Blockchain applications and 5 key areas for transformations and disruptions
1. Fraud detection and risk prevention
In considering the technology, senior business and IT leaders at property and casualty (P&C) companies must balance their natural skepticism about “next big thing” trends with a clear recognition of both the largescale impacts and significant upside.
After all, it’s not hype to say that the value creation opportunity is huge and the possibilities of future applications are many. Similarly, it’s not hard to see how distributed, secure, peer-to-peer ledgers — the mysterious and exotic-sounding technology behind blockchain — may one day be as common in the insurance industry as Structured Query Language (SQL) databases.
Blockchain has the potential to evolve into a core, underlying element in the technology “stacks” of most P&C carriers, supporting a diverse range of processes and part of your company’s future technology “plumbing.”
2. Claims prevention and management
Alongside big data, mobile and digital technologies, blockchain is essential to establishing an efficient, transparent and customer-focused claims model based on higher degrees of trust.
Within claims prevention, new data streams can enhance the risk selection process by combining location, external risk and analytics. A distributed ledger can enable the insurer and various third parties to easily and instantly access and update relevant information (e.g., claim forms, evidence, police reports and third-party review reports).
The use of data from a mobile phone or sensors can streamline claims submission, reduce loss adjuster costs and increase customer satisfaction, with blockchain systems facilitating communications and coordination among all parties.
Consider how sensors can trigger alerts to insurers that a crash has occurred (thereby initiating a new claim), and then route secure and relevant data to preapproved and conveniently located medical teams, towing services and/or repair garages. Here again, blockchain is the network connecting and ordering data from the multiple devices and apps involved in the multidimensional process.
Similarly, the combination of sensor data, satellite imagery, mobile technologies and blockchain could be used to facilitate claims payments and rescue services when natural disasters occur in remote areas. Data from weather stations could determine claims amounts based on actual weather readings, with blockchain enabling greater automation, more efficient data sharing and stronger safeguards against fraud.
3. Internet of things (IoT) and product development
As more devices and objects are connected to the IoT, the amount of data that will be created and collected will increase significantly. This data will be hugely valuable to insurers as they look to develop more accurate actuarial models, or new products such as usage-based insurance (UBI) models.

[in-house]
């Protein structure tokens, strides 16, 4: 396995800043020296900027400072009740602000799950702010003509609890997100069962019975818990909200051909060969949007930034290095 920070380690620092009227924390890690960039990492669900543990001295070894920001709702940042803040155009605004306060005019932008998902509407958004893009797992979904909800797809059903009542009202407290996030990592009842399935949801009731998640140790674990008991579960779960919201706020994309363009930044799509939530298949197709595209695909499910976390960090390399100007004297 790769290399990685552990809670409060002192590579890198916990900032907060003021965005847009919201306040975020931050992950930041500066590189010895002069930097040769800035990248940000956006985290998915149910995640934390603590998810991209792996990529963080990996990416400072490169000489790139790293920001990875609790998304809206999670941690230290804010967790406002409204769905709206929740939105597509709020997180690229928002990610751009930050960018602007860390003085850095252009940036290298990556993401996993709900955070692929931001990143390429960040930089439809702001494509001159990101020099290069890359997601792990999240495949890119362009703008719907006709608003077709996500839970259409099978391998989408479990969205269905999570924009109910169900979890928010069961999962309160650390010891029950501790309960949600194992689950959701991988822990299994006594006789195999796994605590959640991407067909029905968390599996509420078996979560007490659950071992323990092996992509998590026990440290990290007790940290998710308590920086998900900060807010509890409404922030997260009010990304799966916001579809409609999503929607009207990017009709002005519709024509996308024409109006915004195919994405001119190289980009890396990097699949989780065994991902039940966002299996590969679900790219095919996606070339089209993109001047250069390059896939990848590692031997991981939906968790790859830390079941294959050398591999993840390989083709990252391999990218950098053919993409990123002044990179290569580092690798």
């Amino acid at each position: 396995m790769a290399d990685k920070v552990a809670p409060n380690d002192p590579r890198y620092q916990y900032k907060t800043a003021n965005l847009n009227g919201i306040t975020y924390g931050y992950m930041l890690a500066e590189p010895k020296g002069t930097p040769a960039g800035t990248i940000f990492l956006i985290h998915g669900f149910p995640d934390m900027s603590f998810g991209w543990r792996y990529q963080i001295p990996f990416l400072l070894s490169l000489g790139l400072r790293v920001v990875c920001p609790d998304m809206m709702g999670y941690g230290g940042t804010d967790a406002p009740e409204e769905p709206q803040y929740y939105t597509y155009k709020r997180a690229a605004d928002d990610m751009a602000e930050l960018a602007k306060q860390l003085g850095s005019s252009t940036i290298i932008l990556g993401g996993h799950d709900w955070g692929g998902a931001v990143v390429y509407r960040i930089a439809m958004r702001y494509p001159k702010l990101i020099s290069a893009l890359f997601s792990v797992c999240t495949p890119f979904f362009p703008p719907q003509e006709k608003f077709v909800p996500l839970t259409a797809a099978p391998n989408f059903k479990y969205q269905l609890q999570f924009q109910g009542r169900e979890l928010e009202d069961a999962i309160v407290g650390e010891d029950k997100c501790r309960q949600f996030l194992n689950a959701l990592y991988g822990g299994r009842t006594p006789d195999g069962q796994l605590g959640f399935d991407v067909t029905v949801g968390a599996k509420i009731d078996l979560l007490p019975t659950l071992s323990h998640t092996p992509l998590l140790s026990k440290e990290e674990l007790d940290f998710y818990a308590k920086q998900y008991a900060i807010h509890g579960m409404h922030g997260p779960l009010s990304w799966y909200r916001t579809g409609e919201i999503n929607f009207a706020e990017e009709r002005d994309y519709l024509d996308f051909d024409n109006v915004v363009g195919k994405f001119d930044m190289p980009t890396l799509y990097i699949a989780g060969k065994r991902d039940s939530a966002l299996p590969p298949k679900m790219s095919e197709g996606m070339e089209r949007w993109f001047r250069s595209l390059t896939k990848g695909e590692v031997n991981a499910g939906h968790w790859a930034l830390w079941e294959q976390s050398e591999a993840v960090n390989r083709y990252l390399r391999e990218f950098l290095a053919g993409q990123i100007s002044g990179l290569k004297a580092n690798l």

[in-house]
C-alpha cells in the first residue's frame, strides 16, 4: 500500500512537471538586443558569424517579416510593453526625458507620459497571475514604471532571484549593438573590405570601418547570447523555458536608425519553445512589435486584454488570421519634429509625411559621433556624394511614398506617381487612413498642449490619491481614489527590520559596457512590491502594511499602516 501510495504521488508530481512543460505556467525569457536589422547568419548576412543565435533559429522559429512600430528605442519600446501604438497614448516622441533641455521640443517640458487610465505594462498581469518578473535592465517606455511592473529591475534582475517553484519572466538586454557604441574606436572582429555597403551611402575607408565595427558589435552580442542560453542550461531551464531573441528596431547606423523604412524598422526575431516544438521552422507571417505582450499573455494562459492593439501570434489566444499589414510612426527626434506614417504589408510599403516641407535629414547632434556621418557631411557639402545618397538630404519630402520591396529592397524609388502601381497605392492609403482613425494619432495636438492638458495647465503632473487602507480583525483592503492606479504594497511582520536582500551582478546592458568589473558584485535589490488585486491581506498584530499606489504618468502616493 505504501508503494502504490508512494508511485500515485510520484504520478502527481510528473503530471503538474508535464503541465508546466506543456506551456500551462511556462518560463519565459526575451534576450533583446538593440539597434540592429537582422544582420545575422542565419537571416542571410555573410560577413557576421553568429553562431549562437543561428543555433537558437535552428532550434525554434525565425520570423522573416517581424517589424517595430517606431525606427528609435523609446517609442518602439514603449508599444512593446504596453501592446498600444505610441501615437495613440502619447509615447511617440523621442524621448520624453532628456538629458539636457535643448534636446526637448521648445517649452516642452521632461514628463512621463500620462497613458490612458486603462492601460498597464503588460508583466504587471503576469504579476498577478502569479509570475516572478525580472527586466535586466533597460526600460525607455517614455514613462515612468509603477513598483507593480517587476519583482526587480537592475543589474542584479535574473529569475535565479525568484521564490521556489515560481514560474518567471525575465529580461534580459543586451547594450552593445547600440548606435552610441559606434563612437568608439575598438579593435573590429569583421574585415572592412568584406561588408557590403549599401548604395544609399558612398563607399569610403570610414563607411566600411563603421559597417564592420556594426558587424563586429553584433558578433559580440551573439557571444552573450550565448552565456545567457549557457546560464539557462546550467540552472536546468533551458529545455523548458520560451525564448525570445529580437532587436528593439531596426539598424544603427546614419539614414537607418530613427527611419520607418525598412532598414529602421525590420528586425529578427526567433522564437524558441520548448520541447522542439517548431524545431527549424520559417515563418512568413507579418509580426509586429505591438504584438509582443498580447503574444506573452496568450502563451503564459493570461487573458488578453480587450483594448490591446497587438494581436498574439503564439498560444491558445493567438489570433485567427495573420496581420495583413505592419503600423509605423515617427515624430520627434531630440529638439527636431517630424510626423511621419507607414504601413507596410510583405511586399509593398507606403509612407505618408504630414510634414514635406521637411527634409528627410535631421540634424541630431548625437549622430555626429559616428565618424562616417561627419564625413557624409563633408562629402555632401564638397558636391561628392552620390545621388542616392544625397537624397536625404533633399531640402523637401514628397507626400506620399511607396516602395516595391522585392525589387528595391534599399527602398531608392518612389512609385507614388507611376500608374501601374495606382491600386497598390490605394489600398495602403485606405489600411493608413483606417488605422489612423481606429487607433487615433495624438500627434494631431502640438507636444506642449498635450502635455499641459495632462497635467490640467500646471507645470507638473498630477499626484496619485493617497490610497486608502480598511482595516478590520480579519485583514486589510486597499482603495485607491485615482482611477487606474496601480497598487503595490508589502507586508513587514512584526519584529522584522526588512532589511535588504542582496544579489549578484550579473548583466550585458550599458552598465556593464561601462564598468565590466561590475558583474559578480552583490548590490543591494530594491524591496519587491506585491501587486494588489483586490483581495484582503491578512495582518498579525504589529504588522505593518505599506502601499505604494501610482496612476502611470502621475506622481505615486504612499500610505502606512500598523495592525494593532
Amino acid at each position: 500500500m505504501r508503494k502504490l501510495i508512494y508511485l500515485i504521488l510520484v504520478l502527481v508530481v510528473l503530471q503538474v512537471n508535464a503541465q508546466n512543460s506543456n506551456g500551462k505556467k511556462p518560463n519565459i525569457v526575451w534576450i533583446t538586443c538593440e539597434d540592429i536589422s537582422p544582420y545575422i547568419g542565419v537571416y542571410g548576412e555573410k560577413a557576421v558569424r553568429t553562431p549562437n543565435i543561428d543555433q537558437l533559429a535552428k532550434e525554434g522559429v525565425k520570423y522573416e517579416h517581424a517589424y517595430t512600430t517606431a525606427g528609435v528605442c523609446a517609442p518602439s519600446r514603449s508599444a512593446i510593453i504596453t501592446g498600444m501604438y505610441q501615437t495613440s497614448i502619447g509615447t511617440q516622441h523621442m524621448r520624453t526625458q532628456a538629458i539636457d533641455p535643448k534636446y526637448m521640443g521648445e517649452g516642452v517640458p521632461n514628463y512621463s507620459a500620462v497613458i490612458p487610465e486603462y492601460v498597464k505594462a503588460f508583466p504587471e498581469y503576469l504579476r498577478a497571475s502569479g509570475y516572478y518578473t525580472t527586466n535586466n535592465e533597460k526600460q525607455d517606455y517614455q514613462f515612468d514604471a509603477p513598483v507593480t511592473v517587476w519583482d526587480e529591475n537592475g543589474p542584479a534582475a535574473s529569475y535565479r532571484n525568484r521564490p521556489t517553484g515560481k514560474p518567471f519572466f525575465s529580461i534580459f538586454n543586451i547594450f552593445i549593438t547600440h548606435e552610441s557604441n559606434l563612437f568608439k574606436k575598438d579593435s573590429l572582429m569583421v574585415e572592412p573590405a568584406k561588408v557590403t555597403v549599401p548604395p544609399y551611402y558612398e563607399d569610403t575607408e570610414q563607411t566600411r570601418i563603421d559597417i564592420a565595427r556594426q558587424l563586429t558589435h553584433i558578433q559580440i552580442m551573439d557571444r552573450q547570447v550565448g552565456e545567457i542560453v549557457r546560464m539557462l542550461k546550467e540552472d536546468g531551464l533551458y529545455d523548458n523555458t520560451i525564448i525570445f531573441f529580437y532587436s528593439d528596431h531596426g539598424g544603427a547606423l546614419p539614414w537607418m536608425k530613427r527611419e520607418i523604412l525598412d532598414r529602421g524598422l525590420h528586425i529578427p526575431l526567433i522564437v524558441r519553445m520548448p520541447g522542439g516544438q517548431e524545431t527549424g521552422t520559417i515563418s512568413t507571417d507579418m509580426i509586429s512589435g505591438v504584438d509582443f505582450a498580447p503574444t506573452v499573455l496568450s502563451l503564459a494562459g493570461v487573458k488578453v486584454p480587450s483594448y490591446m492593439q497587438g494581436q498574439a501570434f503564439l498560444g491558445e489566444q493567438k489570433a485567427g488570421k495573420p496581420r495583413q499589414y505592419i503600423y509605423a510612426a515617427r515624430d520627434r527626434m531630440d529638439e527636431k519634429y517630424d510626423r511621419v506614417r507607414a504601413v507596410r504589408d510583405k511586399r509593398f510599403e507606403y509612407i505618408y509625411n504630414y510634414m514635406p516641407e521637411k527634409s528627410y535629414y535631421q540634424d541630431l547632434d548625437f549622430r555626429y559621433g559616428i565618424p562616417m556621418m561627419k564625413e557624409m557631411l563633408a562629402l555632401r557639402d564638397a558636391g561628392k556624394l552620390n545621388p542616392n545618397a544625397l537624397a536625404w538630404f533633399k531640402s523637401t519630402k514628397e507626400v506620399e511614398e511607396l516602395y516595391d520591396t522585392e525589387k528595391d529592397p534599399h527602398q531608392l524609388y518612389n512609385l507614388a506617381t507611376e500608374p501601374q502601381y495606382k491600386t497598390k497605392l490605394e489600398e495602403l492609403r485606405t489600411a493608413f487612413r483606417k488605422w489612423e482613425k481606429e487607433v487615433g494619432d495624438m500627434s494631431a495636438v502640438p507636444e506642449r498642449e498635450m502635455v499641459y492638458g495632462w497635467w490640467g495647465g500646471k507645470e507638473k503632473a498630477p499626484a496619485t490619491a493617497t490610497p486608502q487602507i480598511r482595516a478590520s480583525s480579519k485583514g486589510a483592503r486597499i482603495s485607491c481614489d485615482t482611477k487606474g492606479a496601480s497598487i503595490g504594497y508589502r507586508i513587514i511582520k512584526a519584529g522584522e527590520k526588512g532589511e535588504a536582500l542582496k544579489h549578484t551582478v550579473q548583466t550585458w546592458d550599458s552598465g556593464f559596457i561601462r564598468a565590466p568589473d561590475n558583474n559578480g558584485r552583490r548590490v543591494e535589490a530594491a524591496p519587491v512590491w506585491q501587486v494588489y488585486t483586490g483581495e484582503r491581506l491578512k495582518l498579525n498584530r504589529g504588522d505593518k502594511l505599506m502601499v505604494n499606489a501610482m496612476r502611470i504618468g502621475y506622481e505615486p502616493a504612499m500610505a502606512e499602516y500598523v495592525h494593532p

In the auto insurance market, for example, consider how encrypted data gathered about driving times and distances, acceleration and braking patterns, and other behaviors can be used to identify high-risk drivers, validate information included on applications and give consumers more control over their premiums.
The challenge in this future state, however, is how to manage the sheer volume of data and logic as thousands or millions of devices are communicating with each other.
With blockchain, you can manage large, complex networks by having the devices communicate and manage each other on a peer-to-peer basis, securely, instead of building an expensive data center to handle the processing and storage load. Having these devices manage themselves is significantly cheaper than the data center model.
4. New distribution and payment models
A number of global insurers are developing alliances and exploring new payment business models (and bitcoin technologies) to achieve capital efficiencies through single global ledgers. Increased automation to capture risk data in contracts also offers new opportunities to build market knowledge, streamline payments and attract financing risk.
At minimum, global insurers can use blockchain to cut asset management costs by reducing the hedging fees they pay to protect themselves from currency fluctuations in international transactions.
Mobile wallets are another potential use case. Insurers developing these offerings typically restrict consumers’ options and limit the data that can be included. With blockchain, wallets can achieve customer engagement on a much greater scale, with tailored functionalities and more integrated data. Consumers could have all their identities and insurance information available instantly.
P&C insurers seeking clearer visibility into their reinsurance contracts and risk exposures may gain it through blockchain. Consider the case of an insurer seeking to offload an equal amount of risk to two separate reinsurers.
A blockchain ledger could provide insight and notification if one of those reinsurers then tried to offload some of its portion to a subsidiary of the other reinsurer. It also would help insurers gain confidence that, as they pay out claims, they are appropriately rebalancing their capital exposures against specific risks.
Within reinsurance, the benefits of blockchain include more accurate reserve calculations based on actual participating contracts and automatic calculation updates once underlying data is updated. Plus, insurers gain more flexibility in moving capital and enhanced transparency into known risks, capital efficiency and capital requirements for compliance.
Practically speaking, audit trails become easier to follow, modeling requirements are greatly reduced and there is less need for coordination between finance and IT.